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Terms and Phrases that may be used in this Mortgage Rate Table
Upfront costs: The upfront costs are charged for originating the loan. These costs are commonly labeled as Origination, Application, Processing, Underwriting, or Administration fees. The upfront costs may not include all costs associated with securing your mortgage. Please visit the Consumer Financial Protection Bureau’s website or consult a loan officer or broker for more information.
Points: Points are fees paid directly to the lender in exchange for a reduced interest rate. A point is equal to 1% of the borrowed funds. By paying points, you save money on interest over your mortgage’s term.
5-year cost: This is an estimated amount you’ll pay in interest and costs, such as the upfront costs and points, for the identified time. The estimated amount does not include principal payments or other costs, such as taxes, insurance, or private mortgage insurance. Your actual loan terms, such as the rate, annual percentage rate, monthly payment, and upfront costs, may be different because of other factors, such as your credit score, income, and employment history.
Calculate your monthly payment:
Principal: The face value of a loan, independent of the interest charged on the loan amount.
Interest: Payments made to a lender by a borrower in exchange for a loan.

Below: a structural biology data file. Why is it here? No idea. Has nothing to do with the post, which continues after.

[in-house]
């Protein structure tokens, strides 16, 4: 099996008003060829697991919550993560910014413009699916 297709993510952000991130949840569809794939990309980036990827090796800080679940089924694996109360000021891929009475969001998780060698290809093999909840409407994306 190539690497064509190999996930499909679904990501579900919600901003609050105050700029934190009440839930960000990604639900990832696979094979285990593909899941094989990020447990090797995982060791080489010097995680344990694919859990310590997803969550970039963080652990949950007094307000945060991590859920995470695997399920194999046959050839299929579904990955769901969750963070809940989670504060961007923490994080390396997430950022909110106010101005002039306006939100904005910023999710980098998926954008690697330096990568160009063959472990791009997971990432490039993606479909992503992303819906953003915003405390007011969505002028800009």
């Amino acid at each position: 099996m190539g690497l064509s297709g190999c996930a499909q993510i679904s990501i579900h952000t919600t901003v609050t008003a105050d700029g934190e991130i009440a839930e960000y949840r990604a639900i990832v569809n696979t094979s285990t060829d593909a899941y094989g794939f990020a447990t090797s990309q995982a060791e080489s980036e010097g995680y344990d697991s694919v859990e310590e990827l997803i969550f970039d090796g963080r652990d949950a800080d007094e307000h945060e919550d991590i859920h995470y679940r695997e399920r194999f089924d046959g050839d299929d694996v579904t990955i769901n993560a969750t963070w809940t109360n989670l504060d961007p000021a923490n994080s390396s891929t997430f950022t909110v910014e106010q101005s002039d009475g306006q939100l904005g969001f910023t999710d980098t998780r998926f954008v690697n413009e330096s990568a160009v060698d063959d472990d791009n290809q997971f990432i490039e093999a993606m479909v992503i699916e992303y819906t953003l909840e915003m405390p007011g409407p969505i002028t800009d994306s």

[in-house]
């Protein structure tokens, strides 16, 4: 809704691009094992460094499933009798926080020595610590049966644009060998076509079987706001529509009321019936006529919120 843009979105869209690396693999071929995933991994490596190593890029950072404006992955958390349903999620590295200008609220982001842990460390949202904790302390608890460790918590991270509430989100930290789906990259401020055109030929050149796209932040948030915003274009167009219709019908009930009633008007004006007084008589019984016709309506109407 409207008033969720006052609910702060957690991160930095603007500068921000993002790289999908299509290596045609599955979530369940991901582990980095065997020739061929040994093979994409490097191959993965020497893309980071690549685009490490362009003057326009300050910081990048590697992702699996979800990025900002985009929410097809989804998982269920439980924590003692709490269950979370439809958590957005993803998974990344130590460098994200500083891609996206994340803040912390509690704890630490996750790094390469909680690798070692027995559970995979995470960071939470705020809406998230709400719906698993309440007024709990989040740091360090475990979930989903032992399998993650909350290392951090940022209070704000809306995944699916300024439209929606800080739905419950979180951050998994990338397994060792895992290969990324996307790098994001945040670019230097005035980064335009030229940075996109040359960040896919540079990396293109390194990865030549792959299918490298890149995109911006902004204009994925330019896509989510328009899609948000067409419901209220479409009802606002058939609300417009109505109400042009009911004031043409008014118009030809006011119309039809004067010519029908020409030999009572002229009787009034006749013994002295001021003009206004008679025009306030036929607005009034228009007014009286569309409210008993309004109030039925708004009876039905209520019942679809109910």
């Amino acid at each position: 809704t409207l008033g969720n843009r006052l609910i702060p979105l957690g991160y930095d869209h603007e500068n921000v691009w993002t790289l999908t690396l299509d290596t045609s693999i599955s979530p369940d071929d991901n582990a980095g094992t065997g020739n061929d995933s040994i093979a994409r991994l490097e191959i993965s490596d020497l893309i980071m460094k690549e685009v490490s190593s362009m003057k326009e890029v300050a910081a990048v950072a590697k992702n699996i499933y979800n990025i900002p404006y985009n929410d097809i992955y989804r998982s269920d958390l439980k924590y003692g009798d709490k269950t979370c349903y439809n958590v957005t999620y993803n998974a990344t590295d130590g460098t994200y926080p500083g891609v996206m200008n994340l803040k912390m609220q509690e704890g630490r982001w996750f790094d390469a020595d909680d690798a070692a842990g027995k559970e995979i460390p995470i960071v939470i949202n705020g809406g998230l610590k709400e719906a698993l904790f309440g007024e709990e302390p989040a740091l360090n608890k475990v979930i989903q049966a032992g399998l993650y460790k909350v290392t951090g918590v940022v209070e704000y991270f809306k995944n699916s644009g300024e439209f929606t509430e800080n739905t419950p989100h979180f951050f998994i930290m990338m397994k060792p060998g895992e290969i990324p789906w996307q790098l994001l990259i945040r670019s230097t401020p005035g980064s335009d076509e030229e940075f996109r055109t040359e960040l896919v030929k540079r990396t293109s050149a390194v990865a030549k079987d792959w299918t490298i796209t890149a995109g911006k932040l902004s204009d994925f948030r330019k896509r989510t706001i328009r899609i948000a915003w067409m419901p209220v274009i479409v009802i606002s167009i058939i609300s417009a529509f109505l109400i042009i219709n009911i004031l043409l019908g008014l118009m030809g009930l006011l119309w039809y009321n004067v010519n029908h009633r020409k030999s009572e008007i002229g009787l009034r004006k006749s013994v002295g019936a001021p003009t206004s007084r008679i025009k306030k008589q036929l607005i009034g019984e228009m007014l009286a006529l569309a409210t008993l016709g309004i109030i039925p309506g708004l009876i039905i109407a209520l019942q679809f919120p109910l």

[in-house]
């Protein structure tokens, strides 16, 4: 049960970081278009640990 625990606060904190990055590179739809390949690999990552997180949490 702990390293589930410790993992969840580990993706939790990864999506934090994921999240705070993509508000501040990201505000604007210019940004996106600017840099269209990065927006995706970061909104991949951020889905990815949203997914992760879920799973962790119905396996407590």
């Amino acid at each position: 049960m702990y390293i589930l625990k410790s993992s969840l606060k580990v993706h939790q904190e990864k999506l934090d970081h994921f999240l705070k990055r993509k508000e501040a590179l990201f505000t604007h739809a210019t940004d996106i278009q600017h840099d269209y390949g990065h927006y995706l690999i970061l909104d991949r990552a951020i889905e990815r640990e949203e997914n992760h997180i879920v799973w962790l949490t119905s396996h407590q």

Property Tax: Any tax on real estate or certain other forms of property.
Private mortgage insurance (PMI): An insurance policy that compensates lenders for losses from a mortgage loan default.
Homeowner association (HOA): A private association formed by a real estate developer for the purpose of marketing, managing, and selling homes and lots in a residential subdivision.
One-time fees breakdown: These fees are estimates of the fees charged by the lender for processing, approving and funding a loan.
What Are Today’s 30-Year Fixed Mortgage Rates?
On Thursday, November 26, 2020 according to Bankrate’s latest survey of the nation’s largest mortgage lenders, the average 30-year fixed mortgage rate is 2.920% with an APR of 3.230%. The average 30-year fixed mortgage refinance rate is 3.050% with an APR of 3.250%.
Current 30-Year Mortgage Rates
|30-Year Fixed Rate||3.050%||3.250%|
|30-Year FHA Rate||2.900%||3.680%|
|30-Year VA Rate||2.920%||3.110%|
|30-Year Fixed Jumbo Rate||3.070%||3.130%|
|20-Year Fixed Rate||2.940%||3.190%|
|15-Year Fixed Rate||2.480%||2.690%|
|15-Year Fixed Jumbo Rate||2.460%||2.500%|
|5/1 ARM Rate||3.120%||4.090%|
|5/1 ARM Jumbo Rate||2.890%||4.030%|
|7/1 ARM Rate||2.970%||3.970%|
|7/1 ARM Jumbo Rate||2.930%||3.930%|
|10/1 ARM Rate||3.110%||3.950%|
|30-Year Fixed Rate||2.920%||3.230%|
|30-Year FHA Rate||3.000%||3.750%|